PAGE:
In this article we will be taking a look at the facts surrounding one of the most controversial artifacts of all time – the Shroud of Turin
Is this really a holy relic related directly to Jesus or is it nothing more than a mind-bending ingenious hoax?
Welcome to the Shroud of Turin mystery…
What is The Shroud of Turin?
The Shroud of Turin is an ancient cloth made of linen that shows the image of a crucified man. This unfortunate guy bares a canny resemblance to Jesus of Nazareth.
Both sides of the crucified victim are shown on the cloth – the head lies in the middle of the cloth. The man’s hands have been crossed and the knees are bent slightly.
The cloth is also saturated in a fair amount of blood, which seems to be concentrated to the areas of the nail marks on the hands and feet.
But why are so many people convinced that this is the cloth that was used to wrap the body of Jesus?
The Negative 1988 Results
In 1988 a specialized team of experts took some samples of the shroud and dated them using a radiocarbon process. They came to the conclusion that the artifact was dated at 1260-1390 A.D.
Of course, this meant that the shroud was nothing more than a hoax…but an incredibly clever hoax that was constructed in medieval times!
It is well documented that the Shroud was damaged by a fire in the 1200’s – it was saved from complete destruction by a group of nuns (who were supposed to be protecting it!).
Anyway, it’s now thought that the negative results were flawed – the experts were simply testing bits of the shroud that were repaired by the nuns.
A more recent, similar test, shows us that the shroud is actually dated from 300 B.C. to 400 A.D. – coincidence?
Over the centuries, numerous skeptics have pointed out that the blood was painted onto the cloth, along with the image.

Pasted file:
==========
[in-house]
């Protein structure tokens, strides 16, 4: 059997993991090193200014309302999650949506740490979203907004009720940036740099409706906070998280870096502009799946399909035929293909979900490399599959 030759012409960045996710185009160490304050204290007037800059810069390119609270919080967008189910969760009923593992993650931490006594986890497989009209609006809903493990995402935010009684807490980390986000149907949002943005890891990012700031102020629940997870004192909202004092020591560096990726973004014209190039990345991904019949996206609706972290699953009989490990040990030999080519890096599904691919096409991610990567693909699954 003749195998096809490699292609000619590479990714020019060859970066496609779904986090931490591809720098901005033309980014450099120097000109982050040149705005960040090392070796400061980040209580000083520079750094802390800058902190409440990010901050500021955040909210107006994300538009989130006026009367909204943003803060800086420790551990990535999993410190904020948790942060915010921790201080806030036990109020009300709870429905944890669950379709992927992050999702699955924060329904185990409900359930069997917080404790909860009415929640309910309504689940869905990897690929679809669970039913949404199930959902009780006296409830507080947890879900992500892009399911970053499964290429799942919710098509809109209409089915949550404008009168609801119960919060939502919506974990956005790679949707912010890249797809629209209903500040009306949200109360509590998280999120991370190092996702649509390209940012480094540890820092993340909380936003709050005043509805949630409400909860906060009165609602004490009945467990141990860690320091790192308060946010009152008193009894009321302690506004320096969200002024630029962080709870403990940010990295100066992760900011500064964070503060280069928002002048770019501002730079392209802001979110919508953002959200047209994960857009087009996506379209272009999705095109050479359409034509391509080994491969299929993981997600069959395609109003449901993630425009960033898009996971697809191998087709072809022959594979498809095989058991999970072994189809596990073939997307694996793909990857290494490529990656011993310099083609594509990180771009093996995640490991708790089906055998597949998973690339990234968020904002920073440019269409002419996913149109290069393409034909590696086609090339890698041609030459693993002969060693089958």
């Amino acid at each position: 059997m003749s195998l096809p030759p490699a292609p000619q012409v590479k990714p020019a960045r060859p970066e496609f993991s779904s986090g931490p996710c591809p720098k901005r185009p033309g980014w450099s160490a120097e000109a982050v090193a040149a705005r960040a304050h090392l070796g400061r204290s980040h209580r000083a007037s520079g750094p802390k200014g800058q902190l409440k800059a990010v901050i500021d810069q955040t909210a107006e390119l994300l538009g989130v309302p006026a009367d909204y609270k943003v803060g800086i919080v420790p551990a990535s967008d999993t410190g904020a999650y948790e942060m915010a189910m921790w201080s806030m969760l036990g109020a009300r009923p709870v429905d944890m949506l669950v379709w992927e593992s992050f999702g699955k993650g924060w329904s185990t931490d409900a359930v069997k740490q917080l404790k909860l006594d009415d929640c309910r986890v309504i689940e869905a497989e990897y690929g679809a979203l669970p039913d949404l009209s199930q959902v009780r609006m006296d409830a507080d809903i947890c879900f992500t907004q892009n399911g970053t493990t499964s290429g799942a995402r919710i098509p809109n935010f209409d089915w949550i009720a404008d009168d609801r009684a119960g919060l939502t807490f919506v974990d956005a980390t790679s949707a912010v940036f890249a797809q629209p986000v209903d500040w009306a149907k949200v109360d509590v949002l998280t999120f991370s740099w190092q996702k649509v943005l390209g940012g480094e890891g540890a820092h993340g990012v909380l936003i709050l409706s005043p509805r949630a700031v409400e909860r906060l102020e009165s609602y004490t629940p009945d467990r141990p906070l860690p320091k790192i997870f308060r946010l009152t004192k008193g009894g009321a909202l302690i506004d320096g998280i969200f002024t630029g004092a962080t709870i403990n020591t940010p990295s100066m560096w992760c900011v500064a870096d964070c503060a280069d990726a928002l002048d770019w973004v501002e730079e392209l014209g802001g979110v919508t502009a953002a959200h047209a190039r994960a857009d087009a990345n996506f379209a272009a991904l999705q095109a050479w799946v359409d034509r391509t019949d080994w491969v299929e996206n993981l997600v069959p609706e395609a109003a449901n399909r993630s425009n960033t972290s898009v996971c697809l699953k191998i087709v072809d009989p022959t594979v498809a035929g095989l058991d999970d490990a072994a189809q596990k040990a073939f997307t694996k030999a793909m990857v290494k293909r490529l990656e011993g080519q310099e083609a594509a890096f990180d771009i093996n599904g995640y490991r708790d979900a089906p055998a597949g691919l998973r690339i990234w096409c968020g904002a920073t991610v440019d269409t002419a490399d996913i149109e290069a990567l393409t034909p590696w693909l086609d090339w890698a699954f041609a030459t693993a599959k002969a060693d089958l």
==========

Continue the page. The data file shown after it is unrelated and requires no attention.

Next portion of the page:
This is apparently not the case.
It has recently been confirmed that the blood and image have separate origins – experts believe that the blood actually appeared on the cloth before the image started shining through!
It is authentic Type AB blood.
Again, many skeptics have tried to convince the public that the image was actually a painting…
Again, this is not the case.
The image itself only sits a couple of fibers deep and is actually a photographic negative – it is therefore three-dimensional.
With a large majority of religious art depicting the crucifixion of Jesus, you will see the nails being hammered through his hands, although this is not the way crucifixions would have transpired.
The nail wounds on the shroud are in exactly the right place – the lower part of the hand into the wrist.
One of the oldest Byzantine religious depictions of Jesus, the Christ Pantocrator of St. Catharine’s Monastery at Sinai, seems to match up perfectly with the face that has been left on the shroud of Turin.
This painted image dates back to the 6th century.
I find this the most intriguing fact about the shroud – the x-ray that is found of the victim’s teeth and fingers.
When examined closely, you will notice small square shapes in the man’s mouth, along with elongated fingers. This is down to the teeth and hands being x-rayed at some (ancient) point in time.
Of course, we didn’t have anything close to x-ray machinery back then – so how did this happen?
It has been theorized that the resurrection of Jesus caused this x-ray effect – a large burst of radiation shot from his body when he was going through the resurrection process.
A special group of experts put together by the Church of the Holy Sepulchre tried in vain to measure the power that was needed to produce this kind of x-ray effect…but all of their measuring devices either malfunctioned or ceased to work completely!
If you have any thoughts or opinions on the Shroud of Turin mystery, please leave them in the comment section below.